Turkey’s military on Wednesday confirmed to have fired back shells at a Syrian weaponry position close to its border in retaliation for a Syrian rocket which must have landed close to its military unit, blowing up the military’s house and wounding seven of their people.
This recent retaliation by turkey has drawn an equal attention as to whether Turkey could be supporting ISIS and the retaliation was just but a foul play or whether it was ready to fight forces from ISIS strongholds.
Turkish government has been severally criticized in the ongoing war against the Islamic State since it has not shown much support in the battle, despite the fact it shares borders with Syria.
Instead, Turkey has severally made headlines or allowing militants in and out of the country through its shared border with Syria, including teenagers and women who are later on used as brides, martyrs, and spys for the militants.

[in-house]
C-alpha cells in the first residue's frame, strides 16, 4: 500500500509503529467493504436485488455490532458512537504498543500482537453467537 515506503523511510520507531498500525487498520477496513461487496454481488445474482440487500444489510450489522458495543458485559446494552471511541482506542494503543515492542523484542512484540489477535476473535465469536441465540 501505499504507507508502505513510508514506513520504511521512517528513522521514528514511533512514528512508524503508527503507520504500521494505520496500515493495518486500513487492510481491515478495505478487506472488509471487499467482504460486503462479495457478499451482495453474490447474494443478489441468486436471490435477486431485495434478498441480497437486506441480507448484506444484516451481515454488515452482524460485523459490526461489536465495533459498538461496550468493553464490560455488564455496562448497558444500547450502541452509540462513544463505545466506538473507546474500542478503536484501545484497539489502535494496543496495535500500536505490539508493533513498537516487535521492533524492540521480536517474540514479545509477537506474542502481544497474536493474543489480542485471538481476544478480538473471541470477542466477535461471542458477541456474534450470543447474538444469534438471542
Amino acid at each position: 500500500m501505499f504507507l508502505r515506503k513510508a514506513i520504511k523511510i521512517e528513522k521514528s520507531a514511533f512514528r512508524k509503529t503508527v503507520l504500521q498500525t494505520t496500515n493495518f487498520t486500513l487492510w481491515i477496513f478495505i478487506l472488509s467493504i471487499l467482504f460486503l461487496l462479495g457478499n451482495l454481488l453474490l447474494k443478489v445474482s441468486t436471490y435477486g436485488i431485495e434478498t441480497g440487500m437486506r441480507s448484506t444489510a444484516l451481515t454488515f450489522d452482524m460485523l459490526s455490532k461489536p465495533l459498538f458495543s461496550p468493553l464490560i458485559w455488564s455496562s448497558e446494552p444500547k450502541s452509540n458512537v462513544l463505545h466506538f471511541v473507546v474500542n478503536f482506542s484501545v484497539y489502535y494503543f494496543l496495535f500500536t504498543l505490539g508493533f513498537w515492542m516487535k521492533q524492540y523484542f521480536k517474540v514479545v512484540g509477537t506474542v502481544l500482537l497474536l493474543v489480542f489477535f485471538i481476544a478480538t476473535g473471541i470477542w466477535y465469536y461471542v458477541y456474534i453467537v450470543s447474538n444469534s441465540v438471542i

Most of the fighters who have managed to join ISIS crossed the Turkeys border into Syria.
In March 2014, when ISIS was defeated at Kobane, the Turkish government was once again accused of helping the surviving ISIS victims cross over to Jarablus town.
The ongoing liberation of Kobane from the Daesh (Arabic name for ISIS) by the YPG forces (Kurdish) has faced more challenges than it should have since the Turkish government has failed to support forces fighting ISIS.
Earlier this month, when the YPG forces managed to push out ISIS out of Sexler town, the extremists found their way into Jarablus after the Turkish government closed down on Karkamis Dam in turkey, causing the water levels of the dam to drop thus ISIS could find their way into Jarablus.
The valves of the dam were later re-opened once the Islamic militia group crossed over preventing the YPG forces from crossing the river. This was not coincidental, as echoed by YPG commander, Şivan Faraşin.
The defeat of ISIS in Kobane has now brought back life into the town. However, questions are still being raised as to whether the fighters will begin trickling back into the town with time., as long as Syria shares border with Turkey.
Turkey has also been seen to help foreign teenagers from the West cross over to Syria with an aim of joining ISIS. Some of the teenagers have been deported back to their homes while some have disappeared in Syria to date.